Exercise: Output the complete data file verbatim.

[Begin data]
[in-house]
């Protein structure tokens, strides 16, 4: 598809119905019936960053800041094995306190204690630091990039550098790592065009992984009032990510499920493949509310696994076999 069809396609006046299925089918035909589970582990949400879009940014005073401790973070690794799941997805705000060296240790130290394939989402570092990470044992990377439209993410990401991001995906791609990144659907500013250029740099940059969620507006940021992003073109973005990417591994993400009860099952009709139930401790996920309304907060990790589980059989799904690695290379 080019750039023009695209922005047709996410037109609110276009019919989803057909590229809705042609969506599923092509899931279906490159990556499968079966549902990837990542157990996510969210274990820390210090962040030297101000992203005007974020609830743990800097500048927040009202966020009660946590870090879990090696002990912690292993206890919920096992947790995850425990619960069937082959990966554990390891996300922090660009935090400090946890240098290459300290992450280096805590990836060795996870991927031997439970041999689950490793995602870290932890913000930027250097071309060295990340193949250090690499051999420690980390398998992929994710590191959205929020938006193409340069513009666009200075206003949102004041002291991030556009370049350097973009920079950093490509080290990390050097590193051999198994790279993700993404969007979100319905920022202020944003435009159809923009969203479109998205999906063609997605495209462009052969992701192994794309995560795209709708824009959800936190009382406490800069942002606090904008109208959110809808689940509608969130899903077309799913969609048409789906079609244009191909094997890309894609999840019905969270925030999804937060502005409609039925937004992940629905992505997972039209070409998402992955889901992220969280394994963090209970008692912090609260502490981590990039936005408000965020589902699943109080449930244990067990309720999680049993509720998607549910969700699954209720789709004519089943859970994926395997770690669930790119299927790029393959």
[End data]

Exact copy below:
[in-house]
């Protein structure tokens, strides 16, 4: 598809119905019936960053800041094995306190204690630091990039550098790592065009992984009032990510499920493949509310696994076999 069809396609006046299925089918035909589970582990949400879009940014005073401790973070690794799941997805705000060296240790130290394939989402570092990470044992990377439209993410990401991001995906791609990144659907500013250029740099940059969620507006940021992003073109973005990417591994993400009860099952009709139930401790996920309304907060990790589980059989799904690695290379 080019750039023009695209922005047709996410037109609110276009019919989803057909590229809705042609969506599923092509899931279906490159990556499968079966549902990837990542157990996510969210274990820390210090962040030297101000992203005007974020609830743990800097500048927040009202966020009660946590870090879990090696002990912690292993206890919920096992947790995850425990619960069937082959990966554990390891996300922090660009935090400090946890240098290459300290992450280096805590990836060795996870991927031997439970041999689950490793995602870290932890913000930027250097071309060295990340193949250090690499051999420690980390398998992929994710590191959205929020938006193409340069513009666009200075206003949102004041002291991030556009370049350097973009920079950093490509080290990390050097590193051999198994790279993700993404969007979100319905920022202020944003435009159809923009969203479109998205999906063609997605495209462009052969992701192994794309995560795209709708824009959800936190009382406490800069942002606090904008109208959110809808689940509608969130899903077309799913969609048409789906079609244009191909094997890309894609999840019905969270925030999804937060502005409609039925937004992940629905992505997972039209070409998402992955889901992220969280394994963090209970008692912090609260502490981590990039936005408000965020589902699943109080449930244990067990309720999680049993509720998607549910969700699954209720789709004519089943859970994926395997770690669930790119299927790029393959």